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Hot on the heels of our last visit to Puerto Penasco, we relived much of the usual road trip Southward, dog puke and all.

You’ve probably heard the phrase “a man will pay more than asking price for something he needs now, whereas a woman will buy something she doesn’t need at half price”, or something like that. Well, the same goes for us.

Pam had purchased a 55-pound bag of dog food at Costco. “It was only $21.00!” Okay, then.

She had plans for the kibble, however, and stowed small packages of it in the trunk to pass out to the locals for their respective dogs. About half of the bag went to them, and I thought the other half might make a small dent in Barb’s dog food bills.


It’s a fair-sized operation a few klicks North of town.


Nice lady, Barb. Doing good work.

So we pulled into Rocky Point about 25 pounds lighter and quickly floated the boat, sweeping away all the sand and rocks into the harbor. I wondered how much got down into the cockpit drain, and gave it a goodly blast of seawater from a bucket, hoping it all flushed through.

Headed over to Marina Fonatur, and look who’s still here.


Hannes had to get some dental work done, and thus put off their departure for a couple more days. We hardly saw either of them during our stay, due to a big push to change over their old computer to some new Apple product. I guess their old Windows programs were somewhat incompatible. 😉

Dinner that evening was again at Tacos Marco’s, so far the best tacos in town I’ve had.

Day 2-

Up before dawn, walk the dogs, make the coffee, and Pam’s sleeping in. Good. According to the weather reports, today was supposed to be slightly breezy, so I threaded on the reefing lines.

After a while we put out of the harbor for a day-sail, and I was happy to reef.


I had the 150% genoa down below 100%, and we were sailing along quite speedily, above 5 knots on the GPS. Just needed to tighten that luff on the mainsail a bit.

I found out that the Bad Elf GPS unit I use on the iPad doesn’t care to have the iPad’s lower function bar left up, as it messes with recording my sailing tracks.


It’s that grey bar at the bottom. I had set the display’s brightness way down to conserve battery life during the sail, and had left the bar open. Consequently, there was no record of Tuesday’s jaunt, beyond a few photos.



We got back into port with some daylight left, so I elected to climb a sandy hill not far from the marina. The old channel lights, something you might use to put yourself on the harbor entrance’s rocks or the sand bars further in, are inoperative at the moment. The hill with the rear light was my objective.


We trudged on up, getting a serious dressing down from the local dogs.

That’s El Pinacate, the volcano, in the far background.





In the fading light, we headed back to Fonatur, thinking about dinner. It was decided to go to La Curva, where we split a humongous combination plate, washed down with beer.

Day 3-

After the rituals, I wanted to get over to Cabrales’ yard to inquire about the availability of a marine surveyor in this town. Senor Cabrales gave me a business card of one who lives up near Phoenix, saying “He’s pretty inexpensive, around $300.00, but don’t quote me on that”. We’ll see. For sale in the yard was the 80 foot ketch Ocean, at a mere $595,000.00.


A quick stop over at the Challenger ketch, where I’d hoped to let Pam see the interior, but she was locked up with no Ernesto in sight. Pam peered through the ports. So it goes.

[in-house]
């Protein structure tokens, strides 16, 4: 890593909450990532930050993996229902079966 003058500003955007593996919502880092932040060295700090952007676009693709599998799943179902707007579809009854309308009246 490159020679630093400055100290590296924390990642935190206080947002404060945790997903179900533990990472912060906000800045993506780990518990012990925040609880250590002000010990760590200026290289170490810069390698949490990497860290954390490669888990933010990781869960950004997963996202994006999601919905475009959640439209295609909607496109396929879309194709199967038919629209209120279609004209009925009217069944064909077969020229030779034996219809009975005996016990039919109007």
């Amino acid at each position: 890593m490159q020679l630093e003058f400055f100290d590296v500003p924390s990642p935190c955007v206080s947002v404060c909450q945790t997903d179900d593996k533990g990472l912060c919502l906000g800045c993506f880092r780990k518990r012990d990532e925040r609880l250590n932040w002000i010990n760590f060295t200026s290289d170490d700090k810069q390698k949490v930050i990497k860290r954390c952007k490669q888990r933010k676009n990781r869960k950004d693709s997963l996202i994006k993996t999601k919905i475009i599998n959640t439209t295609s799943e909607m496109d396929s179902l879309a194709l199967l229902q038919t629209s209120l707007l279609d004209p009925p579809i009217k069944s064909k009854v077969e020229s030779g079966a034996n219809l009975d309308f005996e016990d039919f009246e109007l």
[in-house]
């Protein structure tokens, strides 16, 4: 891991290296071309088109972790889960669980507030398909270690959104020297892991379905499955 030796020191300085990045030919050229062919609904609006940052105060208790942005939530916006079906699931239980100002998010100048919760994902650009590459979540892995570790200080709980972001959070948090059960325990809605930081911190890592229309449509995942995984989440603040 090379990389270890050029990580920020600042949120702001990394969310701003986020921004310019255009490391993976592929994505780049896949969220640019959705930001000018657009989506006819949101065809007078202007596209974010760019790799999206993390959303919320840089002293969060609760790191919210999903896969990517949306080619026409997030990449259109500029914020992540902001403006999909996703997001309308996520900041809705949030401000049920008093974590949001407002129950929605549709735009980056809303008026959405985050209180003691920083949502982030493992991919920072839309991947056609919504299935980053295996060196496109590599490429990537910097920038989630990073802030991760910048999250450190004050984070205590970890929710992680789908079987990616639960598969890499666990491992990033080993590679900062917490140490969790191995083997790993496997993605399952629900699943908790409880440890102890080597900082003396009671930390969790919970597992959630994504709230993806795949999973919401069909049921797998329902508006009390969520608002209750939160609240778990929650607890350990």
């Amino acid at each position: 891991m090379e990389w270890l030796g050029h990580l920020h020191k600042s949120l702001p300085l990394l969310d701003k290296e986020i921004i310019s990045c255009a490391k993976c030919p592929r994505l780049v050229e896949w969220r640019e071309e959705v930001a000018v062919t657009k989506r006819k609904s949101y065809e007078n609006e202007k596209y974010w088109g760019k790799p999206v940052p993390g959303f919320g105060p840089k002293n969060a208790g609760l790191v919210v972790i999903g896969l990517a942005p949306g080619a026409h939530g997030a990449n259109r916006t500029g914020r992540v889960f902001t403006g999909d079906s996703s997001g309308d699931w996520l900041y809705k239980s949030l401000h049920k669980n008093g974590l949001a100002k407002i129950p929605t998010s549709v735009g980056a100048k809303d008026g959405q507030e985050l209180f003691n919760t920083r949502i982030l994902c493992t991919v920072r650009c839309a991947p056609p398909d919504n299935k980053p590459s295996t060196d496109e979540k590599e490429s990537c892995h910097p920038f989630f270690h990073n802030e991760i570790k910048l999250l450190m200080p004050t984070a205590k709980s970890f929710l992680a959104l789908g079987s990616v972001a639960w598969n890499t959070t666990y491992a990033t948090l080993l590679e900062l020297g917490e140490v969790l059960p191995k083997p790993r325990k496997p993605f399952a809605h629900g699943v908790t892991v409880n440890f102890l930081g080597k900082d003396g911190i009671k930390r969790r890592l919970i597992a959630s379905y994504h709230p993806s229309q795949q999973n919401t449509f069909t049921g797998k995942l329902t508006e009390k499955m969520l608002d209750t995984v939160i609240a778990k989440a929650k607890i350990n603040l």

Back at Fonatur, we put out of the slip for another day sail, this time under very light winds, which soon became non-existent.


Once again, dinner at La Curva, where the nacho supreme platter was just too much good food.

Day 4-

I prefer to bring more than enough, rather than not enough, coffee. Extra strong coffee that morning, the kind that eats the dentin off your teeth.

Seeing as how high tide was around mid-day, I took down the mainsail, then spent a fair amount of time on the ‘puter in the cabin. While below, Sabine came by and offered us a small kletzenbrot. It’s a traditional Christmas type of fruitcake, which she had baked while cloistered aboard Cayenne.


That’s a Speedy Gonzales Pez dispenser alongside.


Thank you, Sabine!

She updated us on their plans. Head South, then West towards the South Pacific. Need crew?

After haul out, we grabbed a large seafood cocktail at El Doctor’s roadside stand and hit the road. Having learned our APHIS lesson crossing into the US the last time, I declared our leftover butter and tortilla chips. There was no mention of the kletzenbrot, which Pam had spirited away somewhere.

It is said if you eat the kletzenbrot before Christmas, you’ll grow ears like a donkey, and Pam had tasted it while I was away Friday evening.

Stay tuned.

Update: The kletzenbrot was delicious, and I heard that whales have been spotted 20-30 miles to the West of port.



  1. Hey Tom, nice write-up on my visit…..couldn’t have done it any better. You captured everything. I made it back to Colorado safe, spent X-Mas in Aspen and Steamboat Springs. Tons of snow and temperatures around -18. Brrrrr.
    Too cold for snowboarding said the old man and decided to hang out with friends instead. Back home in Longmont now, enjoying my days off. I exchanged a few IMs with Sabine and Hannes. Happy new year to you and your loved ones, we’ll see each other at the dock in PP some day. Warm Greetings, Harald (alias Daniel D.)

    • Thanks, Harald. I hope to see you down in Mexico again, or maybe here at the Ranch in Tucson? 😉

      Happy New Year to you and your “Love Bug”!

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